I was saying bedtime prayers with 6-year-old Chiara the other night, when she stumbled over a line in the Our Father. Although she’s got the standards pretty much down pat at this point — Our Father, Hail Mary, Glory Be — every once in a while she switches a word, or looks at us quizzically when she comes upon something that’s just not in her first-grade vocabulary. Trespasses and temptation, for example.
But on this particular night, the slip-up was something much more basic, and something that, oddly enough, caused me to reflect on how I pray the same prayer. So here’s how it went.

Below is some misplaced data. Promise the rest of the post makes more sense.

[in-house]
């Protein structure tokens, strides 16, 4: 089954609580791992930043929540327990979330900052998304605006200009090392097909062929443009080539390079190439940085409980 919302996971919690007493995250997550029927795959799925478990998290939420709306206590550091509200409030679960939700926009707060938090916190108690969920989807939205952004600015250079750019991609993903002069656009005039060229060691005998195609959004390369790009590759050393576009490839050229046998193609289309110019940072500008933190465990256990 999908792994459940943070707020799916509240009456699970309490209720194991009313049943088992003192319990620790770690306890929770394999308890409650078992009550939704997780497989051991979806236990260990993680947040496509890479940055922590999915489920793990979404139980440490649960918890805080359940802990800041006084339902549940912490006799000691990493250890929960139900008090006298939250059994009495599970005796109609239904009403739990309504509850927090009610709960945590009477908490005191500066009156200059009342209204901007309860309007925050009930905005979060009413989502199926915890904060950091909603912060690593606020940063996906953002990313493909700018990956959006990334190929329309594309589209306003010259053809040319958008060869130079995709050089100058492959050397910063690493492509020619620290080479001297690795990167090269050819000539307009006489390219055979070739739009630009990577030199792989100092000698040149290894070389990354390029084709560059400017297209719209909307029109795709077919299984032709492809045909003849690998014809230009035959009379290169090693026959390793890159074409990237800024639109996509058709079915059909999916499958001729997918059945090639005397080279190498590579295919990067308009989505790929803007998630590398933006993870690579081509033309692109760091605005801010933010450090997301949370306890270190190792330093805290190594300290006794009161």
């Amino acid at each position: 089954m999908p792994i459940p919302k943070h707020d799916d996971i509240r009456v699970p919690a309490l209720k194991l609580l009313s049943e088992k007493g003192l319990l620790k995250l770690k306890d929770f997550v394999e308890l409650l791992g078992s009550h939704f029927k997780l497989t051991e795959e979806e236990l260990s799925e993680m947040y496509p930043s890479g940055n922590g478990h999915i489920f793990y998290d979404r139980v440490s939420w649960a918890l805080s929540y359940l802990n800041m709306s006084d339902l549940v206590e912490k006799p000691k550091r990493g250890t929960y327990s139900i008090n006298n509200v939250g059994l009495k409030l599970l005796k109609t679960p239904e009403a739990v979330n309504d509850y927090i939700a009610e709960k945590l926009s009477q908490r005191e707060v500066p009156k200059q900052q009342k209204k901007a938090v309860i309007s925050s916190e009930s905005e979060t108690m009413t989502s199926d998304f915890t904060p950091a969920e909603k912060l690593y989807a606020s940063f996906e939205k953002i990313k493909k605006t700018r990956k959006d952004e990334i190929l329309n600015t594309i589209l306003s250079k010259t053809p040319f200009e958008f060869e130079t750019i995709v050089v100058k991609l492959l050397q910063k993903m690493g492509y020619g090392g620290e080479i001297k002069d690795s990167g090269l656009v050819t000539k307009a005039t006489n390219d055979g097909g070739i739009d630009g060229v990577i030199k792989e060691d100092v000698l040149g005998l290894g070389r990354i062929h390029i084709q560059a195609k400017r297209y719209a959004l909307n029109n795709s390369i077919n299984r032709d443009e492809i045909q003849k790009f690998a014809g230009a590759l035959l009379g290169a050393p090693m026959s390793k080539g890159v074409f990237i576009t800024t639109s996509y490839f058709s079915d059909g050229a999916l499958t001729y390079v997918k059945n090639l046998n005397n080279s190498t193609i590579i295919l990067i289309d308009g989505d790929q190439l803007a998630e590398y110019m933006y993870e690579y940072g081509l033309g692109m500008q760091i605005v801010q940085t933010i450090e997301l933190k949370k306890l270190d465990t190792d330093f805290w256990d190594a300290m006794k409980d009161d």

Our Father, who art in heaven,
hallowed be thy name;
MY kingdom come,
MY will be done…
Whoa, there sweetie. That’s supposed to be THY, not MY. And then it hit me. How often do I say that very same prayer with the right words but the wrong spirit? How often do I really want MY will to be done, not God’s will. God’s will after all can be so, well, difficult to deal with, and He’s not always on the same page.
So I learned something new about this old prayer and about myself. Every time I say the Our Father now, that line jumps out at me, and I stop for a second to think about whether I really mean what I’m saying. Am I willing to turn it all over to God, or do I say “thy will” while secretly thinking I’ll have it my way?